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The noise level is getting slightly lower in the main living area as my wife and I put your recommendations into our furniture and decorations. Thank you again for all your comments and advice.
 
You have only two options: absorb sound or scatter sound.
I do realize that scattering is a good option, but reading this thread got me thinking that maybe it's worth teasing out exactly why scattering helps.

Consider a room with smooth, hard walls and nothing inside. If a handclap sound is emitted by a small speaker embedded in one wall, that sound will echo around for a pretty long time. But now if we consider a room where the walls are equally hard and reflective, but they have a coarse random pattern of bumps. In this case the handclap's energy will still bounce around for pretty much the same time, except that it might quickly smear into a slowly decaying white noise as the individual echoes merge more and more. This might be subjectively less annoying, but the energy per se would still be there in an objective sense, decaying at the same rate as the smooth-walled room.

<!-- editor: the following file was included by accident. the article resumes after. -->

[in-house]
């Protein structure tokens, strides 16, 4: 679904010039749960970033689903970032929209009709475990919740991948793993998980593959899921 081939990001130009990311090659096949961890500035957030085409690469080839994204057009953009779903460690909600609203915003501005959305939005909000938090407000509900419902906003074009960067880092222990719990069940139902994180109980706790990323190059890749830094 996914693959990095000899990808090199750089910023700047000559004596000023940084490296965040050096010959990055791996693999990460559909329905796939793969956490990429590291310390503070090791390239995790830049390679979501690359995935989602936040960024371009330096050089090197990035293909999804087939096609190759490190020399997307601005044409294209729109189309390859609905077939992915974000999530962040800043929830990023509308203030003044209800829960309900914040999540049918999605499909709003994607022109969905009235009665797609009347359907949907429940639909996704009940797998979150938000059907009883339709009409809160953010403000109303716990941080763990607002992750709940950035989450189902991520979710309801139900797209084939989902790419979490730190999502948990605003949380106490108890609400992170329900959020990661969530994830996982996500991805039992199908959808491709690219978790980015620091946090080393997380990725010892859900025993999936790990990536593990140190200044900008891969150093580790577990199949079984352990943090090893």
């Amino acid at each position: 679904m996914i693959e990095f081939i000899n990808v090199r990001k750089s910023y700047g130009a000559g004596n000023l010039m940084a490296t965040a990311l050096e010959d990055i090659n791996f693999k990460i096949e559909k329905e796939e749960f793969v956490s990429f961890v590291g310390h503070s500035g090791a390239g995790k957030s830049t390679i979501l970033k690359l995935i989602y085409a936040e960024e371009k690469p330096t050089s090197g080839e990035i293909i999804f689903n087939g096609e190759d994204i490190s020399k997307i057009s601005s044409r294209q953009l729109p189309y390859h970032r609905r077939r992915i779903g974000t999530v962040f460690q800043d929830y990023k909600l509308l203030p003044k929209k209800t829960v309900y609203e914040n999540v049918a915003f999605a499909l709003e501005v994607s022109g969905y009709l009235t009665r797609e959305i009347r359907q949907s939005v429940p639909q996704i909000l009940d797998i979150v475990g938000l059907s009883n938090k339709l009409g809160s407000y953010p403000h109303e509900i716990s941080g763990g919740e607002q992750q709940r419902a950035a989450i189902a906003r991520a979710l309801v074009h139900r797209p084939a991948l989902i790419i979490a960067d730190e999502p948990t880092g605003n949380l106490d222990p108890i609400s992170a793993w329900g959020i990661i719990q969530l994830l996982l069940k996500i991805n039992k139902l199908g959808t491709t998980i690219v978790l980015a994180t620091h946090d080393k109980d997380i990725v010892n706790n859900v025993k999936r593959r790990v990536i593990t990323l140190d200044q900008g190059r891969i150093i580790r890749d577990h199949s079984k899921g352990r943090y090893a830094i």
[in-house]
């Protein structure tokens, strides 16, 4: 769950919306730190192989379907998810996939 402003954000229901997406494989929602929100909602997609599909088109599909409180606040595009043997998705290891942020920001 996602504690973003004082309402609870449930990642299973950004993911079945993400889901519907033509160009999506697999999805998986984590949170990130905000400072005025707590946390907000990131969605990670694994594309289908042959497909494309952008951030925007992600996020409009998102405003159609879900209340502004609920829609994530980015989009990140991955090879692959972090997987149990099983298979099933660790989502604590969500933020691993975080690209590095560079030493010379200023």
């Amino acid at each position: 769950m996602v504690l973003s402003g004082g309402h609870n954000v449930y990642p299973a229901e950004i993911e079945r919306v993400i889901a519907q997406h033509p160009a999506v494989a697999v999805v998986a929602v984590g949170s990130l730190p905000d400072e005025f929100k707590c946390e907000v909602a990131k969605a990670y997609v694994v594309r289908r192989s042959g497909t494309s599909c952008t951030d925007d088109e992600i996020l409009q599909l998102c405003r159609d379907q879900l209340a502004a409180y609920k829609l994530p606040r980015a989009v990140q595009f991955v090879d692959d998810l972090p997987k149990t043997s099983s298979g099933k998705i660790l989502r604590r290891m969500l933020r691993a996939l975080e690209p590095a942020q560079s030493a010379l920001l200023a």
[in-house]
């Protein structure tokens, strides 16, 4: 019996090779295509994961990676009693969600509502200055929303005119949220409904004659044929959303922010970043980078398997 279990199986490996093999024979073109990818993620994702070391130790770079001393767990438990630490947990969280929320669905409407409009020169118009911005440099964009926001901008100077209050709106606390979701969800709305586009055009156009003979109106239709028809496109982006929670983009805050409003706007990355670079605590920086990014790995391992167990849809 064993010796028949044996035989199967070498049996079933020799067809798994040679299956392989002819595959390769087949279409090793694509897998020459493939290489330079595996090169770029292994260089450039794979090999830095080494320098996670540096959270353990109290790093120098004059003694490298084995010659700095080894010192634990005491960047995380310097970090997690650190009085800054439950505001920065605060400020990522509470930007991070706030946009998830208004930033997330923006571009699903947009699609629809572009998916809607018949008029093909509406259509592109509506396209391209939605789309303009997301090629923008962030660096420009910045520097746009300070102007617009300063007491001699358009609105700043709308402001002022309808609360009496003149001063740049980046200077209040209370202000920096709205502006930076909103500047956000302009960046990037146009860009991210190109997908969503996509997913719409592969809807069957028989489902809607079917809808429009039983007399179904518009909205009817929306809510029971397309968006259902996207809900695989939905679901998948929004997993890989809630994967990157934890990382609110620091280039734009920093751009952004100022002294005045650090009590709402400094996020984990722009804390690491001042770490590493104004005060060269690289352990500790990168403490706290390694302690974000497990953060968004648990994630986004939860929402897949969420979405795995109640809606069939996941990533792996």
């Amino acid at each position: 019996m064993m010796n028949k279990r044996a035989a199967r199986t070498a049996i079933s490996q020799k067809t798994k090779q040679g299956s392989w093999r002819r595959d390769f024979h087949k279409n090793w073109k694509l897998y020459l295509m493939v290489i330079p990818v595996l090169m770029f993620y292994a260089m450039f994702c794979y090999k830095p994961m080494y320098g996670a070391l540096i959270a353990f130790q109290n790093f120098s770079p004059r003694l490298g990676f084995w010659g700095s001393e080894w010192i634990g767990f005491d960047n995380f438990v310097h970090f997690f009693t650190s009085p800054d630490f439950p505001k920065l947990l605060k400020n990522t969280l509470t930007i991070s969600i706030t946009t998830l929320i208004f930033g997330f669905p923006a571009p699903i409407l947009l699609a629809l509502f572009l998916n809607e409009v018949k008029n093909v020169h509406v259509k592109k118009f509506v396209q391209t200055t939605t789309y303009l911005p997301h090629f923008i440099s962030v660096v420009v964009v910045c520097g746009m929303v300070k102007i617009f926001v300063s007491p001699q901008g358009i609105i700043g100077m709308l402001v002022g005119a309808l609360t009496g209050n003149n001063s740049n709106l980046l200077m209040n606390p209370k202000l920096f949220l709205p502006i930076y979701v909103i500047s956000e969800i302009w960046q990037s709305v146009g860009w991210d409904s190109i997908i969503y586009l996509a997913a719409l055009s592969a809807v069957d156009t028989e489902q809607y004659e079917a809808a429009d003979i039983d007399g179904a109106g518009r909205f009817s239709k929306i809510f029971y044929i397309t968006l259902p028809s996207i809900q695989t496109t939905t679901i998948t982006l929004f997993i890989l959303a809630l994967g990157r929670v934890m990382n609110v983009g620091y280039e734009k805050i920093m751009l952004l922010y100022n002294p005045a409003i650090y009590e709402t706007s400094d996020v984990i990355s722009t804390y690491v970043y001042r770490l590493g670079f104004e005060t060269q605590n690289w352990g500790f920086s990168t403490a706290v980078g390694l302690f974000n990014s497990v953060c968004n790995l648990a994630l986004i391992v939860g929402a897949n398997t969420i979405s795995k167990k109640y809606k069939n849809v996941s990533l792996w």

Is this how the benefit of scattering works?
 

anorlunda

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Some people buy white noise machines, and say that it calms them. Personally, I hate white noise or fan noise, but I do love the sound of waves on the shore or a gurgling brook. Those like/dislikes are all subjective and individual.